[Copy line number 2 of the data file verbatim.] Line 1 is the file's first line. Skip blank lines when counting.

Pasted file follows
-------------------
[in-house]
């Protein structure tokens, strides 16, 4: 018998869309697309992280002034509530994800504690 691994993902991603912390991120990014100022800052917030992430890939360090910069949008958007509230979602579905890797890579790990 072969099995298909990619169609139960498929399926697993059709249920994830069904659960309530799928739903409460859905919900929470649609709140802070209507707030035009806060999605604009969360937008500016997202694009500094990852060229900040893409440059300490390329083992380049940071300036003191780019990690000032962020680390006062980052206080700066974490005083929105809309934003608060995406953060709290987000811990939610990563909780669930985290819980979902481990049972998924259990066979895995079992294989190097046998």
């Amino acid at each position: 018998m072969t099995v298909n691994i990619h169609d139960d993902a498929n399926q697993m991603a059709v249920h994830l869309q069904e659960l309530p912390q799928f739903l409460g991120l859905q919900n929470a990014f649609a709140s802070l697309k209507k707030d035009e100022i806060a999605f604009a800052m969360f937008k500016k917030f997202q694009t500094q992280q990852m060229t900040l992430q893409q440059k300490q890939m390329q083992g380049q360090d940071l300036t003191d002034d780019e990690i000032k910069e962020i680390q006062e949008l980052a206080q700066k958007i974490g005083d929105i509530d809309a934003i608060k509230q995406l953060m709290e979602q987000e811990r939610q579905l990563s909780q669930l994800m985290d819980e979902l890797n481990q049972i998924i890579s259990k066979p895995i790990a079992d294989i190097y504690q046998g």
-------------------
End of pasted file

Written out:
């Protein structure tokens, strides 16, 4: 018998869309697309992280002034509530994800504690 691994993902991603912390991120990014100022800052917030992430890939360090910069949008958007509230979602579905890797890579790990 072969099995298909990619169609139960498929399926697993059709249920994830069904659960309530799928739903409460859905919900929470649609709140802070209507707030035009806060999605604009969360937008500016997202694009500094990852060229900040893409440059300490390329083992380049940071300036003191780019990690000032962020680390006062980052206080700066974490005083929105809309934003608060995406953060709290987000811990939610990563909780669930985290819980979902481990049972998924259990066979895995079992294989190097046998």